Now, in the aftermath of Daniel’s death, she more closely resembles an actual cream puff—pale, a bit round, only a whole lot less sweet. That’s mostly thanks to the fertility hormones that wreaked havoc on her system, but the daily ice cream and booze regimen isn’t helping. Some good has come from this transition, however. For instance, she’s rediscovered the grace in being childless, and how it affords limitless opportunities for poolside reading and day drinking. She has also found nirvana in wearing yoga pants with no intention of doing poses, peace in ignoring ingredient lists, calories, and macro counts. Her favorite synonym for serenity is French: cabernet sauvignon.
She also embraces the quiet ease of a shut-in lifestyle, where all incoming calls are sent to the oubliette of an overflowing voicemail box, where her father’s misdeeds are just a headline she scrolls by in search of another mindless quiz that promises to tell her what kind of cheese she is (gouda) or which country she should have been born in (Switzerland, neutrally). Daniel Noble may be the source of the trust fund that affords her this life, but she isn’t responsible for the man himself. She considers the family fortune a well-earned restitution for having to grow up with the bastard.
Wyatt doesn’t seem to have noticed this quiet evolution of his wife, or if he has, he’s choosing to ignore it. Despite knowing she’s given up the fertility treatments, he’s still asking her if she’s ovulating before sex, a question that would hobble any normal person’s libido at the starting line.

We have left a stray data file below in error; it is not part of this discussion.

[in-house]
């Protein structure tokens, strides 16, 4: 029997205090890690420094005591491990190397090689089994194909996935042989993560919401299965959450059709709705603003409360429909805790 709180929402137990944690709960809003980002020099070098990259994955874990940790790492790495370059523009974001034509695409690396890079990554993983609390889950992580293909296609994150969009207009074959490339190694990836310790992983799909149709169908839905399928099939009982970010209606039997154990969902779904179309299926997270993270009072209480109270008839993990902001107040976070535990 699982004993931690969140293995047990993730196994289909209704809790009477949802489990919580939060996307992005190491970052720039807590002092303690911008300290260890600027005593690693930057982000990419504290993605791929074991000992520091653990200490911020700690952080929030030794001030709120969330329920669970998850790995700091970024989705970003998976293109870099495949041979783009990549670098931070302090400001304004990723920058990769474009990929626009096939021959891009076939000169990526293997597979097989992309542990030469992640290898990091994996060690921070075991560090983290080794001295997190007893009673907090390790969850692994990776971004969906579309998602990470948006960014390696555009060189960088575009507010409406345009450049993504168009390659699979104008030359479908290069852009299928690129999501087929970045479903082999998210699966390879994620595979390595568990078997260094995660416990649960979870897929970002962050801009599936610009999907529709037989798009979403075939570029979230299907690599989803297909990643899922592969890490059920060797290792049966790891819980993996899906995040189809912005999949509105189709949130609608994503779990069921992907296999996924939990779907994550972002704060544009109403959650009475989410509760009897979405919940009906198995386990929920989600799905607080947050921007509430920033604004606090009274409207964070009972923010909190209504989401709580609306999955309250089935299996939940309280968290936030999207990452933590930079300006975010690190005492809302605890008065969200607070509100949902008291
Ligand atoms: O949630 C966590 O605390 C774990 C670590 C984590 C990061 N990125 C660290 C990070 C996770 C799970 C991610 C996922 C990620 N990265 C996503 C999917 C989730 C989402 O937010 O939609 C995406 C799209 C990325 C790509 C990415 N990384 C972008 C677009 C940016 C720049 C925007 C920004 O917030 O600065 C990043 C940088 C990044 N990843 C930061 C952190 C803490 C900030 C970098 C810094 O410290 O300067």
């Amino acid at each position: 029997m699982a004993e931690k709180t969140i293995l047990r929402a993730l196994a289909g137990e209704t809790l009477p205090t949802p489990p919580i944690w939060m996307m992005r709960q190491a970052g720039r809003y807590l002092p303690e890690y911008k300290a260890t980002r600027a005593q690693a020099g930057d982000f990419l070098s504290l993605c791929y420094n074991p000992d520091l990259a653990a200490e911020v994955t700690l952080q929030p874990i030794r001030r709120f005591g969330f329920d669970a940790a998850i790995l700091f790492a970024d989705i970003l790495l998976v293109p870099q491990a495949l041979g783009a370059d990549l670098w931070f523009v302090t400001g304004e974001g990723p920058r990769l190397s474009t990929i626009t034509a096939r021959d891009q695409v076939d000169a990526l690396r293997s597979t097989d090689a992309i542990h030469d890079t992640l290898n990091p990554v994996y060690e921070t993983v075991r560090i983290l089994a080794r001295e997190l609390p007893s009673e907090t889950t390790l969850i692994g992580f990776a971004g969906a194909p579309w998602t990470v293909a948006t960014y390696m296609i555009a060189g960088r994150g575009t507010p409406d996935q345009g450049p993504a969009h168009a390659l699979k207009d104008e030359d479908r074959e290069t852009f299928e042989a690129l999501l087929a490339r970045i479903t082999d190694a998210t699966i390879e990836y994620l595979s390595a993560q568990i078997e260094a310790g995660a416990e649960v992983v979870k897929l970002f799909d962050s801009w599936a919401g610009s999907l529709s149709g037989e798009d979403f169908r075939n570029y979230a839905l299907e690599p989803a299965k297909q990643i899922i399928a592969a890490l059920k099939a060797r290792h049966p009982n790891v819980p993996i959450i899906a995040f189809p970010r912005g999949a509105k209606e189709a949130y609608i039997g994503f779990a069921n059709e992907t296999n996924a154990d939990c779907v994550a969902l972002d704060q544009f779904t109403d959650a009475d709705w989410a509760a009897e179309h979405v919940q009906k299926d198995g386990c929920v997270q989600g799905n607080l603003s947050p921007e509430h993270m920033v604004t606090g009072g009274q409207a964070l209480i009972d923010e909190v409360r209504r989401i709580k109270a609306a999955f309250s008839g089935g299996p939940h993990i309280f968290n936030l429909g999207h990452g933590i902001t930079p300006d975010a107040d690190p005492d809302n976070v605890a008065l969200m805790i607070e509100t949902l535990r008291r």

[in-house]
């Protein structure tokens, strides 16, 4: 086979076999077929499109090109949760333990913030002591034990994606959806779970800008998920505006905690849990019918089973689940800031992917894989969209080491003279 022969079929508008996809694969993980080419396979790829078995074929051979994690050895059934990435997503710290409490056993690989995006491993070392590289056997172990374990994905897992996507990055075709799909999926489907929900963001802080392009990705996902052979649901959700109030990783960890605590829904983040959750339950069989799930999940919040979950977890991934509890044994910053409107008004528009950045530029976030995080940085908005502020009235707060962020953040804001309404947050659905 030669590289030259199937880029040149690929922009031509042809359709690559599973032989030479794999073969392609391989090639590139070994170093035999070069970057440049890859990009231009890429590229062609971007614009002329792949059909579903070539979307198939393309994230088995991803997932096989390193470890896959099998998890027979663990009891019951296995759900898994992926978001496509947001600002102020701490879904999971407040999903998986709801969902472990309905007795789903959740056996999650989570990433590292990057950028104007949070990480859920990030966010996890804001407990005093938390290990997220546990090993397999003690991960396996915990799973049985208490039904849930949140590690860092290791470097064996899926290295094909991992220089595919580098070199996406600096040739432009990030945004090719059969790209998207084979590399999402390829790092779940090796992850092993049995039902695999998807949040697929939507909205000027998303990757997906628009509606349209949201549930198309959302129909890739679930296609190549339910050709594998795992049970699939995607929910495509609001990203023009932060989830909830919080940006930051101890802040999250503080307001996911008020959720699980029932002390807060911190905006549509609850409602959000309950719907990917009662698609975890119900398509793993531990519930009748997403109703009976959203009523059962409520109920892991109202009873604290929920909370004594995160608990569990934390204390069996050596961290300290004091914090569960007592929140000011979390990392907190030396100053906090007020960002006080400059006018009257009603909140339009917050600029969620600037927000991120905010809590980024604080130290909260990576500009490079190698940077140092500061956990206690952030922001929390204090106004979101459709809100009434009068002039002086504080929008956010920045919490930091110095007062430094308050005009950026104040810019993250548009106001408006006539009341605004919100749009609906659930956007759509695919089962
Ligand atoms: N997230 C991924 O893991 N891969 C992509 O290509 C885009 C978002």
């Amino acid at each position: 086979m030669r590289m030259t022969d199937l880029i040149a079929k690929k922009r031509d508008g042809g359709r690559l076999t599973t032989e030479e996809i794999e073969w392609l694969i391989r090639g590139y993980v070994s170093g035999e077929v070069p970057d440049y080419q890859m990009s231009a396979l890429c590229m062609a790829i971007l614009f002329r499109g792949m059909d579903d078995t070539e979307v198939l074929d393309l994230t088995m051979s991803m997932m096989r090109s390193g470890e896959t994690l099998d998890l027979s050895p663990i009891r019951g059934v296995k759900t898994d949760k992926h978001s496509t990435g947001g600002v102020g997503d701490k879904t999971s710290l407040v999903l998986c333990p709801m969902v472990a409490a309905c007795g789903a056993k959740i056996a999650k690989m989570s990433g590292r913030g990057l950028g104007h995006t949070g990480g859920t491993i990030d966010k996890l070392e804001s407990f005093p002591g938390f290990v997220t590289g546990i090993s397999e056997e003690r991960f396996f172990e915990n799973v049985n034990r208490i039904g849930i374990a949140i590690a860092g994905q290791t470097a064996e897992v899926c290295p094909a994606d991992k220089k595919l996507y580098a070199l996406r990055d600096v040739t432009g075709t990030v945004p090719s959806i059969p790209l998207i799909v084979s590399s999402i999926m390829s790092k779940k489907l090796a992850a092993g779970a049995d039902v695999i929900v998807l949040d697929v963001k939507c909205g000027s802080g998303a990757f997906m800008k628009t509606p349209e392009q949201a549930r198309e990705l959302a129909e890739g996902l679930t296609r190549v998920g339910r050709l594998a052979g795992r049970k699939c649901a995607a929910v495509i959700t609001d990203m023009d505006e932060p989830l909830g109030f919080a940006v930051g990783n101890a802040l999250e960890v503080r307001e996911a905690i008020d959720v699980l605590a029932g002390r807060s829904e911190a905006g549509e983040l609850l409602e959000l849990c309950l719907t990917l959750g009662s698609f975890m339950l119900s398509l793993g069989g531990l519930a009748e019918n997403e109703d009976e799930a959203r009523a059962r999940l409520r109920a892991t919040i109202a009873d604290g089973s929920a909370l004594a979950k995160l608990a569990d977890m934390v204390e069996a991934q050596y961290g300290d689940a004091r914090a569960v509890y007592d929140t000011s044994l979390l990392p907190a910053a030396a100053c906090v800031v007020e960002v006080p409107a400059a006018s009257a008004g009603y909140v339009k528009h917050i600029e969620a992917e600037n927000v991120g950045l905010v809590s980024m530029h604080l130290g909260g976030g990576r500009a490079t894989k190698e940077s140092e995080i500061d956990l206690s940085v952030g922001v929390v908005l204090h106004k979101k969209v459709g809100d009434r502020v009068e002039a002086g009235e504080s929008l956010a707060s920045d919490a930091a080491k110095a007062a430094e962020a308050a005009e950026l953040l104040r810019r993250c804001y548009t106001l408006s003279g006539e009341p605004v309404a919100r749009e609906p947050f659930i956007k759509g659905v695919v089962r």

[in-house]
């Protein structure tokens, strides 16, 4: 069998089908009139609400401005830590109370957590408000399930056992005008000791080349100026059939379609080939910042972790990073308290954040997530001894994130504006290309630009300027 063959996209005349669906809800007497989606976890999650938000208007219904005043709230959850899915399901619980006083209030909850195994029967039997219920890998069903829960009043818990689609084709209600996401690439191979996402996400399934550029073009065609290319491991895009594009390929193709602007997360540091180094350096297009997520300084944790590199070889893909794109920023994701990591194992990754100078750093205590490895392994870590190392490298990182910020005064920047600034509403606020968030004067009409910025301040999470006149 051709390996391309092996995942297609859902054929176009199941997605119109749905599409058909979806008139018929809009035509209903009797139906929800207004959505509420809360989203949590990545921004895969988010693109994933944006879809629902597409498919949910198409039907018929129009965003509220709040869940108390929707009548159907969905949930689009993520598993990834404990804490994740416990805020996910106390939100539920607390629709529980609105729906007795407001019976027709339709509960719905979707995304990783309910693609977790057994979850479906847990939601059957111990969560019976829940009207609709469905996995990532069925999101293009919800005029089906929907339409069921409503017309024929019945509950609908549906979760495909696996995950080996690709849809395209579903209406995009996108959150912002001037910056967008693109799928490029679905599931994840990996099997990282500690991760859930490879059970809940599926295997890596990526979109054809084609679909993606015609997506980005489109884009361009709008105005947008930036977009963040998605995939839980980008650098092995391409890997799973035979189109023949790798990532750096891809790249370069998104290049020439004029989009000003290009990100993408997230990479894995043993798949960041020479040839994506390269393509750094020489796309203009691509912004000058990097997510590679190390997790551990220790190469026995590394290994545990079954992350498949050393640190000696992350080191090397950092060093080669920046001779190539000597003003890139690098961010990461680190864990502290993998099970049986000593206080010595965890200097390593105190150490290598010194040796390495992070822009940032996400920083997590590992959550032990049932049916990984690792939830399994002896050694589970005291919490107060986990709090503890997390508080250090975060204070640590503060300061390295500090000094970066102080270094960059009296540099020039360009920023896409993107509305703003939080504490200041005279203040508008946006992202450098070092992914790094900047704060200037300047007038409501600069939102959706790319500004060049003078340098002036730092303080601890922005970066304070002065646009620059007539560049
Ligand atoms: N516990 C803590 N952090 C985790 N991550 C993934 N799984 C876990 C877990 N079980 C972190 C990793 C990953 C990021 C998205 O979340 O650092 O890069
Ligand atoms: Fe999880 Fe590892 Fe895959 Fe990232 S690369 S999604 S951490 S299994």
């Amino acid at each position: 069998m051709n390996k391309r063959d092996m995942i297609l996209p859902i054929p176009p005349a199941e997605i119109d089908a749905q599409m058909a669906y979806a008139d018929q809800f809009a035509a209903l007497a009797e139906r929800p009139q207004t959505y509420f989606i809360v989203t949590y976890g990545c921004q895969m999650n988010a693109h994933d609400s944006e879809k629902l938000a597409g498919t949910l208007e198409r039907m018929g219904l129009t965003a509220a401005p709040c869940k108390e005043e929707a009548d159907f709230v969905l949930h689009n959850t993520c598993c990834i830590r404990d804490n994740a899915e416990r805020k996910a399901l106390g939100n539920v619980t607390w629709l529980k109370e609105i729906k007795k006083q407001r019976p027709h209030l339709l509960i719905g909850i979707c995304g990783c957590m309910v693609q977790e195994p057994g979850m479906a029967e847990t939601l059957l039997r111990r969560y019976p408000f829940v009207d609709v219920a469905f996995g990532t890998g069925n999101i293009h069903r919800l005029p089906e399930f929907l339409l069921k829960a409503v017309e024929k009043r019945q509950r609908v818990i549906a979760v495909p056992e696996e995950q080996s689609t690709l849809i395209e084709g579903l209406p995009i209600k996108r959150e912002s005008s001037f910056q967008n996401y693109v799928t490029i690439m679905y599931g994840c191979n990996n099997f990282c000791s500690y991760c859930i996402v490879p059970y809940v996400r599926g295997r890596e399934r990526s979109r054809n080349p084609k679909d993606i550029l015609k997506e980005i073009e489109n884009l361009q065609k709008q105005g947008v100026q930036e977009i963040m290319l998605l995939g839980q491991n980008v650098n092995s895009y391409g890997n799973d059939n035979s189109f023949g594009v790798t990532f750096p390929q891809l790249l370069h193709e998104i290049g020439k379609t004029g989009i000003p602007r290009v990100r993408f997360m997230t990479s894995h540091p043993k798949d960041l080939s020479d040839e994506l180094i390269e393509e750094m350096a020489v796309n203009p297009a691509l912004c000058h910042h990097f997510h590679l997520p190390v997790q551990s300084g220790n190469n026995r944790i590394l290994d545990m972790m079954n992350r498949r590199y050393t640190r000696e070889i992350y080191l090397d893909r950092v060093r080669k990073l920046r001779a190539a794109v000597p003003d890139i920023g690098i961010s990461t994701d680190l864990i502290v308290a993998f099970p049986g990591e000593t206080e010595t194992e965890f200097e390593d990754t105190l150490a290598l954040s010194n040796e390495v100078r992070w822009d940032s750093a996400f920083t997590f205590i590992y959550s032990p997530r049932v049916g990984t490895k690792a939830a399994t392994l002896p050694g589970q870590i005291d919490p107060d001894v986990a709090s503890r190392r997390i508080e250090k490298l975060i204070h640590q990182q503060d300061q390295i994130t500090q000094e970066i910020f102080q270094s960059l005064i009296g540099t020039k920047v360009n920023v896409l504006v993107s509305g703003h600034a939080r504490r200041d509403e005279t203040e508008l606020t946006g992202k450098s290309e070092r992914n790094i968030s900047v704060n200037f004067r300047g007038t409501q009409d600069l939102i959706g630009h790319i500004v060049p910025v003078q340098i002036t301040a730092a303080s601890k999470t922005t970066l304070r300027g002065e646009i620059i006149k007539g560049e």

After he finishes his breakfast, he rinses his bowl and places it in the dishwasher. At least he still has a few good habits. But he doesn’t pick up his keys. Instead, he comes back to the table. “My first appointment isn’t until ten. Want to sit out back for a bit?”
She hesitates. This is aberrant. Even when he has extra time in the morning, he usually spends it at the office catching up on paperwork. He must want to discuss something, which is a guarantee they’ll end up in a petty argument of some sort. But the faster they get through whatever is on his mind, the sooner she can have her blessed solitude. She nods and follows him outside, where she sits on one of the long couches.
Their covered porch has nicer furniture than most people’s houses, complete with a full kitchen, bar, and integrated stereo system. Propane heaters placed around the perimeter ensure they can use the space late into autumn if they want, but usually she covers everything back here in October. This would have made her sad once, but now she’s looking forward to winter, when Chicago’s famously miserable cold and snow will provide a much more natural barricade to going out into the world.
Wyatt has his briefcase with him, which makes him look more like a trial lawyer than someone who relays platitudes and affirmations to menopausal divorcees and stressed-out bankers who can’t get it up anymore. Upon closer inspection, his shirt looks new and pressed, and she’s never seen that tie before. Phoebe also notices his neatly groomed hair, combed and carefully smoothed with one of the many tubes of product she’s bought him over the years that mostly go unused. His baby-smooth face hints that he shaved with a blade rather than an electric razor. For some reason, he wants to look good this morning, and Phoebe doesn’t like it.